So much of what we know – or think we know – today, we learn from media. New media, old media, print media, video media, social media, together these media have created a world immersed in information.
Information, misinformation, disinformation – often it’s hard to tell ‘em apart, and many outlets of many media do their damnedest to make discriminating truth from falsehood all but impossible.
Both for professional fact-gatherers like reporters or researchers and for amateur info-consumers reading newspapers, listening to radio or watching TV or smaller screens – tablets and phones – everything starts with credible sources.
Why do I think something is true? Because I trust my source, and because the content checks out factually and logically.
Those three elements: sources, facts and logic are what credibility is built on, in journalism and in politics and especially in a crisis.
Angela Merkel, the Chancellor of Germany and the leader of one of the best national success stories in combating the coronavirus pandemic puts it this way: “The whole federal republic is built on trust.” And with public trust comes compliance. Germans have faithfully observed masking and social distancing rules during the pandemic, in part, observers say, because of Merkel’s media messaging since the crisis began.
The chancellor has been consistently serious and consistently clear on what must be done and why. She has based her rules on science and logic. For example, as Germany started loosening restraints and reopening businesses, Merkel laid out a strict standard for keeping the re-normalization process going. If daily infections in any region exceed 50 per 100,000 inhabitants for seven days the restrictive rules go back into effect there until new infections fall below 50 a day for seven straight days.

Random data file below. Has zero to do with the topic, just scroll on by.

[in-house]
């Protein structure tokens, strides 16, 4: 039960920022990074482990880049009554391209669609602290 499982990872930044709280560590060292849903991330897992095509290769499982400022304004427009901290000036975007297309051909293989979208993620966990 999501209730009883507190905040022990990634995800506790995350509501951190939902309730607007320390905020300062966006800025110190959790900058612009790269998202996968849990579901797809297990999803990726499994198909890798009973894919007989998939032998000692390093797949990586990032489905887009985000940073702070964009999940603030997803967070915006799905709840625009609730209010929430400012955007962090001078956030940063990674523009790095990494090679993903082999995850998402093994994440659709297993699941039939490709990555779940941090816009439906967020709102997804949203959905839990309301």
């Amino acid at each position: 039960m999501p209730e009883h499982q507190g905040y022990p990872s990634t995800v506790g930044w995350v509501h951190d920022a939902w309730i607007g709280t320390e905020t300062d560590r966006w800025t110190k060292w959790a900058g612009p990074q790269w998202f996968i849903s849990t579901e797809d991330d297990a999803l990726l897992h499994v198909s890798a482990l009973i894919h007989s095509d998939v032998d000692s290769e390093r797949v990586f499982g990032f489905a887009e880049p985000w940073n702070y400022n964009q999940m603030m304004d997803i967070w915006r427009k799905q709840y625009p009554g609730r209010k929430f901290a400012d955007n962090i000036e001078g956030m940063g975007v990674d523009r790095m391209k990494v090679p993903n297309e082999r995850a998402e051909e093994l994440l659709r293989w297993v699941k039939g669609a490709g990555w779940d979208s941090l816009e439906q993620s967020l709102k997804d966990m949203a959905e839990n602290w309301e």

Simple, clear, and “makes sense to me,” and apparently to most Germans who now give Merkel approval ratings well above 80%.
Other leaders wish they had that kind of support, but President Donald Trump of the United States and Prime Minister Pedro Sanchez of Spain, to name two, haven’t been nearly as successful at walking the walk to coronavirus suppression, nor have they been as good as Merkel at talking the media talk about the pandemic.
Damaso Reyes is an independent journalist and media literacy expert based in Barcelona, Spain. Over more than 20 years as a journalist and photographer he has worked throughout the United States and Europe and in countries as varied as Rwanda and Indonesia. His work has been published by the New York Times, The Wall Street Journal, the San Francisco Chronicle, Der Spiegel and our very own KSFR.
He is also the founder of Clarify Media, a media literacy organization dedicated to training educators, students and organizations to me more information literate.